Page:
I feel like I’ve never properly cleaned my bike. Actually it’s more than a feeling. Its a truthing.
Partly (mainly) this is because I’ve never had the confidence to take the dirty bits apart in order to give them a proper deep clean.
The last time I took my bike to my friendly local bike mechanic, I got a friendly rebuke. As he replaced my broken front derailleur, he noted that the teeth on both the cassette and chain rings were worn. The chain was stretched. The rear hub was on the verge of knackery. The cause: infrequent (and ineffective) cleaning.
After returning from our holiday in Cornwall, where both long motorway journeys saw the roof-mounted bike being doused with finest English summertime rain and road muck, I decided to rectify past transgressions. I would give the bike, and specifically the drivetrain, a really good clean. And this would mean that an incompetent would be taking apart his bike (and hoping he could put it back together again).
I thought I would record my ‘journey’ to share on this here blog, perhaps to share some useful information, but more to provide fellow mechanically challenged people with the confidence that they too can destroy a bike and then half put it back together again.
Let The Crank See The Shaft
Unlike almost our entire holiday in the south west (of England), on the ‘Day of the Drivetrain’ the weather was glorious. Mother Earth was clearly taking the pizzle – she knew I was back at work the following day.
Step one was setting up the ‘workshop’. This consisted of an old door on two plastic sawhorses. I then emptied the contents of the bike cupboard in my garage to see if there was anything useful.
Behold the ordered chaos:
I got out the mini digger as well. You never know when one of those will come in handy.
This is not at all interesting but, from left to right as you look at t’ photo, we have:
- my bike toolbox – containing chain whip, pedal wrench etc
- my crate o’ cleaning stuff (and spare inner tubes)
- my ‘dirty bowl’ (formerly resident in our kitchen) containing brushes and rags
- a plastic milk container (which I reckoned might be useful); and
- my copy of Zinn and the Art of Road Bike Maintenance (which you can buy on Amazon in the UK here and Amazon in the US here).
In the bottom left is a really good set of hex keys (or allen keys). I got mine from Screwfix, which is my favourite shop (and will mean nothing to US viewers).
Do You Need A Workstand To Clean A Bike?
In short, yes.
In the photo below we have my bike workstand, which is made by Elite (or Elite Elastogel Turbo Trainer fame…).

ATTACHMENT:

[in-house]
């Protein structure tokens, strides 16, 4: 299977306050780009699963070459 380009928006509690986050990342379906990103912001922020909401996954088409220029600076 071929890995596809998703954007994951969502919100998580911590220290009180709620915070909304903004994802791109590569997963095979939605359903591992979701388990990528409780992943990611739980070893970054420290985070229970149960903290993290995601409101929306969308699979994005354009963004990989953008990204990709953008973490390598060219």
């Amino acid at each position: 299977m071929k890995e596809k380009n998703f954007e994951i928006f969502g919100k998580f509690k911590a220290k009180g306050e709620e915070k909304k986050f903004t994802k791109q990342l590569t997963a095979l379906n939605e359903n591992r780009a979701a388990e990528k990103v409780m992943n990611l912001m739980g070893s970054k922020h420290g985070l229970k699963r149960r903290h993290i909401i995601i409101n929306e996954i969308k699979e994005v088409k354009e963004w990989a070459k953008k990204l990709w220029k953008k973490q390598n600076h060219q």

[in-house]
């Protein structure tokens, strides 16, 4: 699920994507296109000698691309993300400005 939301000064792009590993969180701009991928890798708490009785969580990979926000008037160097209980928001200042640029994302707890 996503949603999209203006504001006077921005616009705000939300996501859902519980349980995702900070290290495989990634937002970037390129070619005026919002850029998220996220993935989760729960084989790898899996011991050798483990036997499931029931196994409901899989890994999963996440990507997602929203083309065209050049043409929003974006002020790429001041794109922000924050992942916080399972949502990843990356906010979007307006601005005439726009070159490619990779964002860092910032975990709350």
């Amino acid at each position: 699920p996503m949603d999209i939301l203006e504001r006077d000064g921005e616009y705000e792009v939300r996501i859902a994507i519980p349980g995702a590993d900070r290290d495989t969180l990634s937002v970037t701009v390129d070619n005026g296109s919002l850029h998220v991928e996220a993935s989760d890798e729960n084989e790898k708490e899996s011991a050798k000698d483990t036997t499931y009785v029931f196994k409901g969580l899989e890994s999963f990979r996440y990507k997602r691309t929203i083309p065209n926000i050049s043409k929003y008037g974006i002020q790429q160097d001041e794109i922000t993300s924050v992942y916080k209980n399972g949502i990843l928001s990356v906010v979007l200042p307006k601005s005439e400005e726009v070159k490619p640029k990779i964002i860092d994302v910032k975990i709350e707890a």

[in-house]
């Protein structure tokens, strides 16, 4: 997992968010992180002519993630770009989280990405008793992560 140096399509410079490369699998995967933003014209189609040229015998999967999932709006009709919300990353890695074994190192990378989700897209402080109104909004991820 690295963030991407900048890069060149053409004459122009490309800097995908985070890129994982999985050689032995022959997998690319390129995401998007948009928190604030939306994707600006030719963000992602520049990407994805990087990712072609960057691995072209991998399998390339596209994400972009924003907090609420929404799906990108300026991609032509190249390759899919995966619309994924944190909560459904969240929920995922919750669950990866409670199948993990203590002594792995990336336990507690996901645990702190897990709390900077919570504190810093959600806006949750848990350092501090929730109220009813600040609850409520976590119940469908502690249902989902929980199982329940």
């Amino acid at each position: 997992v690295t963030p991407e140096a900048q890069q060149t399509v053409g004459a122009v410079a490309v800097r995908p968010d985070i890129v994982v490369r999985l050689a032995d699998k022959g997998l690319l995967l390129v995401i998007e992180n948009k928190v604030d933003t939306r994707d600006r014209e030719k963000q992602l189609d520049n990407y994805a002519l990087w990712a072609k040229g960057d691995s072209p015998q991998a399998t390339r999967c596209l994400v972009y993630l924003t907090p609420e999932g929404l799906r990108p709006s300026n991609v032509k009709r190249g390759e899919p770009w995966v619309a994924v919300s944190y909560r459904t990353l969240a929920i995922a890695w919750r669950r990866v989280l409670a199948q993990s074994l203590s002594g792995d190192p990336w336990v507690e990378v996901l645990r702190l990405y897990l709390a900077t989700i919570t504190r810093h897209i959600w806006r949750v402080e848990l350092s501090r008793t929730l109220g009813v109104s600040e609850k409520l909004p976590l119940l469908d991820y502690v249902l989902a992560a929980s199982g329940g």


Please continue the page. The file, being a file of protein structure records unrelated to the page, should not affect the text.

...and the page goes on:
If you don’t already have a workstand, I would recommend investing in one. It makes working on the bike significantly easier.
Fiddly tasks are conducted at a height where you don’t have to bend down. You can spin the pedals and change gears without simultaneously (somehow) lifting the back wheel off the floor to allow it to turn. You can also spin the bike around in a pleasingly professional manner in order to work on (or clean) different parts of it, whilst you yourself remain in one (pleasingly professional) position.
The only hassle factor of the stand is getting the bike up there in the first place, and remembering to catch the rear wheel as you loosen the quick release skewer and suddenly have it drop off the bike. Back in the day (or 2015 as it was more commonly known), I created a short video of me putting my bike on said workstand and then found a comedy ragtime tune to accompany it:
It seems I chose another part of the building site (our home) on that day.
Okay, moving on. Next step was to remove the chain.
How To (Easily) Remove Your Bike Chain For Cleaning
At the time of the rebuke from my (otherwise) friendly local bike mechanic, Mark (for that was, and is, his name) installed a quick link (sometimes called a master link) on the new chain in order to make it easier to remove. The theory being that if it’s easier to remove, I would be more likely to remove it and clean it … [embarrassed silence] …
It turns out that once you have a bit of grime on and in it, a quick link ain’t quite so quick to qu-emove. You have to sort of push it together, whilst squeezing the middle, in order to disengage the pins and slide it apart (yes, I know, you’re none the wiser).
I should really have done some research ahead of time, where I would have discovered (and bought) one of the following specific tools:
(Which is a set of Park Tool Master Link Pliers).
Unfortunately, being a general tool myself, I didn’t have the specific tool. So I resorted to Youtube for solutions. I tried a few of the options, including one involving string (in the absence of spare brake cable) where you try and pull the link apart (I couldn’t get purchase).